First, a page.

mercury. This has a decided advantage in that
the electrical resistance of the system is reduced.
Mercury or some mercury alloy in liquid form
constitutes one of the interface forming liquids.
The other may be an electrolyte such as about ten
line a capillary may cause undesirable secondary
effects while an excessively coarse capillary lacks
The length .of- branches II and I2
may vary widely though, in general, lengths of
per cent sulphuric acid or may consist of any one
between one quarter and three quarters of an
of a large number of compounds. In any event,
inch may be used. Branches II and I2 have endy
the specific gravity of the mercury will always 35 portions I6 and I‘I in which are sealed lead-in
be substantially greater than that of the electro
wires I8 and I9 of platinum or other suitable
lyte used. In addition to this, since the electrical
metal. It is understood that ends I6 and I'I are
resistance of practically all electrolytes will be
hermetically sealed. Thus, each branch has a
substantially greater than that of mercury, it is
dead end and has a capillary portion therein.
clear that, in general, it may be desirable to have 40
Disposed within chamber l!! is a quantity of
mercury as the major component of the interface
liquid mercury 2l, said mercury extending into
forming liquids. Thus, a substantial quantity of
capillary passages I3 and I4 in side branches II
mercury in comparison to the total quantity of
and I2 respectively.
liquid in the system will generally be desirable.
As shown here, one of the interface forming
Unless the quantity of liquid in the system is kept
liquids, i. e. mercury, is utilized as the liquid mass
to a low value, it follows that the inertia of the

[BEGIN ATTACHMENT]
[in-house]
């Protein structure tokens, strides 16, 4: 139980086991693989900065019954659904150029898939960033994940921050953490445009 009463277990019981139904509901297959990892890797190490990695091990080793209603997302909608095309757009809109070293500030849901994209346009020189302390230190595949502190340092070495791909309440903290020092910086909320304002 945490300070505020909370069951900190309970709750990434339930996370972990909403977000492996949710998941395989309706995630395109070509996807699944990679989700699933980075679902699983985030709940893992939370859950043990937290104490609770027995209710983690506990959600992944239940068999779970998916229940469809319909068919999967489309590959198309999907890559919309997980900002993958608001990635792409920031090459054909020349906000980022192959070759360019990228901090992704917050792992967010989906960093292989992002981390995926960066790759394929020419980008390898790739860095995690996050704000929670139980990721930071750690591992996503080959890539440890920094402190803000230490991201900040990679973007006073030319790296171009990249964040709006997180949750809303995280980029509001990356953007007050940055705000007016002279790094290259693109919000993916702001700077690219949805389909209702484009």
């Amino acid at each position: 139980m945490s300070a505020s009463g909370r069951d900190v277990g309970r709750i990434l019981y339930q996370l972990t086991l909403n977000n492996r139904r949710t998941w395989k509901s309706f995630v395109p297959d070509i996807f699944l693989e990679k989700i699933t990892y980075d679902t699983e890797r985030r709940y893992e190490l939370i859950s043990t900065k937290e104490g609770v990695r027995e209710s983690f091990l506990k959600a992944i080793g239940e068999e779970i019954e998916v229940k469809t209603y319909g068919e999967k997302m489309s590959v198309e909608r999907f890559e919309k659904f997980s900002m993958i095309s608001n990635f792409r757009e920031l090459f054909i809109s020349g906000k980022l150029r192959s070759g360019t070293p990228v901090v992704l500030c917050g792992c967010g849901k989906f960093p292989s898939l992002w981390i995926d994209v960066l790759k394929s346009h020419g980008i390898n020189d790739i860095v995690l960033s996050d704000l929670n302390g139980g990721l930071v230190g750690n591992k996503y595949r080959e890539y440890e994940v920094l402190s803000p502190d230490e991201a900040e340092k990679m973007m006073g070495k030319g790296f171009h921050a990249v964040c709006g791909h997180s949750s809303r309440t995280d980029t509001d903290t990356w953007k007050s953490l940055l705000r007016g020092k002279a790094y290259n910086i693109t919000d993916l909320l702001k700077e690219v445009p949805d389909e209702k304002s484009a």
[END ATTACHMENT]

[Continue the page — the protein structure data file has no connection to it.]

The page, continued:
in chamber Hl, Thus, the main body of mercury
mercury as a movable element will be a substan
is relied upon both for its inertia and also as an
tial part of the entire inertia of the transducer.
By virtue of the invention herein described, ad
vantage is taken of this fact, and the inertia of
the mercury is utilized for transducer action~
In general, the invention contemplates a cap
illary type of electrometer wherein the vibratory
energy to be transduced is communicated to the
electrometer container or chamber, and reliance
element in the electrometer within the capillary
portions of the side branches~ It is possible to
have some other liquid in chamber II) and use a
small amount of mercury in the branches neces
sary for electrometer operation. In such case,
polarizing potentials and leads to the mercury Will
have to be considered.
.At suitable places in the capillary passages,
drops of electrolyte (here shown as two) 2D and
2I are disposed to form interfaces 22 to 25 inclu
sive in capillary passage i3 and drops 26 and 21
to form interfaces 28 to 3| inclusive in capillary
passage I4. Beyond interfaces 25 and 3l, mer
cury 32 and 33 may be disposed.
Ends I5 and I1 have spaces i6’ and i1’ 'therein